Wednesday, July 12, 2006

On CleanFlicks and ClearPlay...

Hedgehog Central discusses the CleanFlicks ruling. I'm going to discuss that a little bit here, and in more detail than my comment.

First, I will admit that I am an aspiring novelist and screenwriter, so I have something at stake here. If someone had edited the film or book I wrote without my permission, I would be quite angry about it, and I'd be looking at ways to stop it.

So, this was a good ruling. It stopped people who, with the best of intentions, were hacking away at the artistic work of others. It's a lot of work, and they deserve respect for what they do (even if some of the Hollywood types are way out in left field politically).

Now, federal law does allow people to purchase special DVD players - ClearPlay, for instance - that skip over the scenes. This is okay with me - because the film itself is not being edited or hacked. Instead, the hardware is being programmed a little differently.

Second, there is a good reason why indecency legislation - and the efforts of the AFA and PTC - need to be opposed. Via the free market, technology has emerged that will enable parents to control what their children watch. It is ironic to hear many of the people saying they want smaller government run to the FCC just because Howard Stern is talking about lesbians - or the latest goings-on at Scores. It's as if they forgot how to change the station, or insert a cassette tape or CD, or even turn the radio off (imagine that). The same applies to TV. Parents these days can tell the TV to block certain shows if they are above a certain rating.

There is no need for the censorship campaign. These efforts by the AFA and PTC have gone past reasonable efforts to inform parents (a good thing) and have become efforts to overrule the decisions of individuals to watch certain TV shows. Nobody held a gun to my head and made me buy Team America: World Police or the first season of South Park. I bought them because I thought Matt Stone and Trey Parker made some incredibly hilarious stuff.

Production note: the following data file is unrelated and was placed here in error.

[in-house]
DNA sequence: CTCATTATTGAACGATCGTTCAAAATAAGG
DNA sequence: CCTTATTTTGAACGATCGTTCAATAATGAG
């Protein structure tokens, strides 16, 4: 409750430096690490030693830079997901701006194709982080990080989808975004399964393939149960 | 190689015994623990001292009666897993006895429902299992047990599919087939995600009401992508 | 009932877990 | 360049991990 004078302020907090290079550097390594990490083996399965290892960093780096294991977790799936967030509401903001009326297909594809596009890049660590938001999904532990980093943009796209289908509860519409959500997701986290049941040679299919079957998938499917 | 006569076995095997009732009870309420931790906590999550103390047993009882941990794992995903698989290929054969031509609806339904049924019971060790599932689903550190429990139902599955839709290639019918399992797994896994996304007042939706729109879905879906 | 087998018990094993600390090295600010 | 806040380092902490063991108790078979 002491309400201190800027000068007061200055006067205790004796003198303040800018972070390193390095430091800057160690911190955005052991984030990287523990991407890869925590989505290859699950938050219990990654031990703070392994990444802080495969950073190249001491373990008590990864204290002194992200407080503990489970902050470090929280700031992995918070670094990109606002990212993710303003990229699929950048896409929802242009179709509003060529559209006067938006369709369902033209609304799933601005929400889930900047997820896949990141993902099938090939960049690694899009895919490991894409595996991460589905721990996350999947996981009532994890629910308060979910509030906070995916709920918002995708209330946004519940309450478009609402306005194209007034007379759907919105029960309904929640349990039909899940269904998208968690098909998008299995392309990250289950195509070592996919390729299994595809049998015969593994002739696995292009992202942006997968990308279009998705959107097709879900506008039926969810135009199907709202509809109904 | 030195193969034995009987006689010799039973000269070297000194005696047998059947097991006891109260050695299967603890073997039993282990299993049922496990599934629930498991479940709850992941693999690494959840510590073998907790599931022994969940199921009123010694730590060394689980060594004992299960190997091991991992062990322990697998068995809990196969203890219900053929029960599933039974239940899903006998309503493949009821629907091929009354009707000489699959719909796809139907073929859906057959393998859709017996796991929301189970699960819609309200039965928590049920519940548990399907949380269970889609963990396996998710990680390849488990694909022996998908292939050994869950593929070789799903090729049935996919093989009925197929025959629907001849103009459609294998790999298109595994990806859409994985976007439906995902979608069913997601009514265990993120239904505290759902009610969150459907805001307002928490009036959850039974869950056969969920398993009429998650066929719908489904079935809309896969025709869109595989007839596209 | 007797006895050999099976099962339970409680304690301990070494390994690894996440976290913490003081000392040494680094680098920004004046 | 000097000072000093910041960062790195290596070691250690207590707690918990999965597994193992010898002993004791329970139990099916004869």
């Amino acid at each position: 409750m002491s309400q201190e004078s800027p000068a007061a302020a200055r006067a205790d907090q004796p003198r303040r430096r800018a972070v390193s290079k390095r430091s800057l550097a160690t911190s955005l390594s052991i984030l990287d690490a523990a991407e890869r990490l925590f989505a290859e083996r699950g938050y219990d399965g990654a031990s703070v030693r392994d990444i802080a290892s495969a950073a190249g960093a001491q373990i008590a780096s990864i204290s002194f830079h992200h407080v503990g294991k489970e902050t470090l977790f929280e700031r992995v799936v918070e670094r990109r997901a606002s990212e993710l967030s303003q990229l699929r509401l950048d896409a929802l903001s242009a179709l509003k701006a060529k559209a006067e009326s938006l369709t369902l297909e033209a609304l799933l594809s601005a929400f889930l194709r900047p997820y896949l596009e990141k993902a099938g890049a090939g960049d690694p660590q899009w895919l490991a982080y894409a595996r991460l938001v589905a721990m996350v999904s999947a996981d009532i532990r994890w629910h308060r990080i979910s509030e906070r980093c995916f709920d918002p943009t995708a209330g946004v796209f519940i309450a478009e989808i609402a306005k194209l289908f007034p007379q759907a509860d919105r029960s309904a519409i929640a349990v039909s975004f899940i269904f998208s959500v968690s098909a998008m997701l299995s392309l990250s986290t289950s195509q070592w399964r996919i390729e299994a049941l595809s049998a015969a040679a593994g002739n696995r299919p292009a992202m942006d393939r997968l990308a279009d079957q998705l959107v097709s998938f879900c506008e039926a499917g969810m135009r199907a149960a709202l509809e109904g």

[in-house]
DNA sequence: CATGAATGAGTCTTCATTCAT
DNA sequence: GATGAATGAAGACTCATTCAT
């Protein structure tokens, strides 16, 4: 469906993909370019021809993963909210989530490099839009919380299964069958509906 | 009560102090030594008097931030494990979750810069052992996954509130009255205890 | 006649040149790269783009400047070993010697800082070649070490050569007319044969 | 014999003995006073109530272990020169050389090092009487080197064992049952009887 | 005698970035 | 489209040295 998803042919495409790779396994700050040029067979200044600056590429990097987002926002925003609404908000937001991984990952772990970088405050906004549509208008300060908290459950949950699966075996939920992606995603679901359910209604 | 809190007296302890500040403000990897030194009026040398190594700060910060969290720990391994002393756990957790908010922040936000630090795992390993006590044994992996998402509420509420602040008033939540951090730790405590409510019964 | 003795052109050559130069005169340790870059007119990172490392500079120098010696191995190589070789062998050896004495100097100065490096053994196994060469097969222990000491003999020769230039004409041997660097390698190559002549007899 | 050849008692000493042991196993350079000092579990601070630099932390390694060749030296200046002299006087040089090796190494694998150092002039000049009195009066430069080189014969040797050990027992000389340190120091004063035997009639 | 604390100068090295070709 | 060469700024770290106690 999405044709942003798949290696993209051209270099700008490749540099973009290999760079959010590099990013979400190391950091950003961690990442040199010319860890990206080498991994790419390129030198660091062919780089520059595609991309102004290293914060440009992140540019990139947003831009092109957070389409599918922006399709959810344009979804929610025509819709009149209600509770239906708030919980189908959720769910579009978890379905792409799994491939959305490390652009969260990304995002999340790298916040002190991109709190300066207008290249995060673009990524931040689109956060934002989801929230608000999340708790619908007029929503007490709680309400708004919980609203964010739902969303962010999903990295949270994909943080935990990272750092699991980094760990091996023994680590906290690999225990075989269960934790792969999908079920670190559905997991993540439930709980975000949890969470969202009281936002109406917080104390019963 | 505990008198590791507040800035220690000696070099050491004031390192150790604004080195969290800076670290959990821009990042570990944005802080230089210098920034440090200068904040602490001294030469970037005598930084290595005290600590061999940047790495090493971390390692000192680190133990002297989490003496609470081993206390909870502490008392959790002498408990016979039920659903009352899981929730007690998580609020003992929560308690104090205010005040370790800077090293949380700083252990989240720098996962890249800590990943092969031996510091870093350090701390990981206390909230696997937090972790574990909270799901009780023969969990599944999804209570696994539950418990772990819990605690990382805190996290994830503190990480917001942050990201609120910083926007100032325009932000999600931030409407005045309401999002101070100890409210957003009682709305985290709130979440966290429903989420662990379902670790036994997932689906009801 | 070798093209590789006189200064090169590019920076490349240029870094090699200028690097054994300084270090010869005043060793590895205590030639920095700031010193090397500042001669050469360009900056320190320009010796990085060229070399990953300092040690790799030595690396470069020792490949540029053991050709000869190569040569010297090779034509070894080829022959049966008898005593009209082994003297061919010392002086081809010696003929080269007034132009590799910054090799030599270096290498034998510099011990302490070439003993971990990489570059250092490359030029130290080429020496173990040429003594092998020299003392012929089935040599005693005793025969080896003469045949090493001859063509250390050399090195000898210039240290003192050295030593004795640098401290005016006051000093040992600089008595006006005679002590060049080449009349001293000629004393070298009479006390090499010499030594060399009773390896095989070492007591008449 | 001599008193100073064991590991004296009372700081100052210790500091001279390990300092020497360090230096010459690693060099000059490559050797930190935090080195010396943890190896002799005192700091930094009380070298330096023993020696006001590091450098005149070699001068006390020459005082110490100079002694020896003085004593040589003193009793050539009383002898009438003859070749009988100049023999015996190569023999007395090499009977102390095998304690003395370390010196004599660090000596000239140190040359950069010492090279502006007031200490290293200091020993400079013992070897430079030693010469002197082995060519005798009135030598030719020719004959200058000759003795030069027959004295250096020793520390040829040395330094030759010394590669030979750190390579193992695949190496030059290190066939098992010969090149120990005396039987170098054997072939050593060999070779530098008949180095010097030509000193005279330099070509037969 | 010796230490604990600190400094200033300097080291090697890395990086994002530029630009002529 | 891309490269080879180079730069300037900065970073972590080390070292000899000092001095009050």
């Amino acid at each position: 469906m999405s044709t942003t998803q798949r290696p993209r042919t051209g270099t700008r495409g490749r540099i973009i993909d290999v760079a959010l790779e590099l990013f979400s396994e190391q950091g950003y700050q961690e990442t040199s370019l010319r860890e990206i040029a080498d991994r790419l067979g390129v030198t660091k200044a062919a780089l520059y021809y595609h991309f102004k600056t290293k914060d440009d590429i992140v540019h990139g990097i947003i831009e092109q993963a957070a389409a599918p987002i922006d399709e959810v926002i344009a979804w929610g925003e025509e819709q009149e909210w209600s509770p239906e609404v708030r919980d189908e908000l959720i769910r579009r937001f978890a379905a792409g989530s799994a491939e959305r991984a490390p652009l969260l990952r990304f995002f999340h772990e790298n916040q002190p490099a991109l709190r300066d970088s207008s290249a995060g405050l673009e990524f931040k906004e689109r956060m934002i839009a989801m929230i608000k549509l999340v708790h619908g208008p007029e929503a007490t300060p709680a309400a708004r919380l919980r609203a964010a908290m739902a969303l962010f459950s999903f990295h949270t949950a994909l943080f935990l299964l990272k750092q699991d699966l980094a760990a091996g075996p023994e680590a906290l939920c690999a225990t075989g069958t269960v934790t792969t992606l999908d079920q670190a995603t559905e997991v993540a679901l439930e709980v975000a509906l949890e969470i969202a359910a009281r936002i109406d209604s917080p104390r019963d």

If people want to find out what sort of content is on a show, fine. If they want to buy a DVD player from ClearPlay, that's fine, too. But I don't like being told I can't enjoy South Park or Howard Stern's show by a bunch of control freaks who can't respect my right to decide what I'm going to watch or listen to when I want to relax.

1 comment:

Gilbert_Sundevil said...

Interesting ruling. I went to the Colorado District Court Website to find the opinion, but it isn't posted yet.

I have a problem with the decision, which may come from my lack of understanding copywrite law. Maybe your or some of your readers can enlighten me.

Once I purchase something from an artist/author, why does it matter what I do with it? For example, if I buy a book from Amazon that I have read and no longer need, can I use it to level an uneven desk? Can I use an old CD as a coaster? Can I use a pair of scissors to cut up the CD and then re-sell it as a coaster?

I'm a member (they charge an annual fee) of one of the companies that was named in the suit. They aren't making extra copies of these movies. All of the movies that I rented had both an edited version and the original DVD in the case.

The cry about not wanting their work changed seems a little bit disingenuous. Movies are edited all the time for length, tv, mpaa standards.

Lastly, I'm baffled as to why they would bring the suit in the first place. I rent/purchase movies in edited format that I wouldn't otherwise. Assuming the decision stands up to appeal, these producers/directors/studios are losing my entertainment dollar. And I'm not alone. These companies that edit movies sprouted up because the market saw a need and filled it. There are many, many Christian families that would like to enjoy a good movie without having to bring all the extra garbage into their home. They are effectively taking a huge segment of customers and telling them that they don't want their business.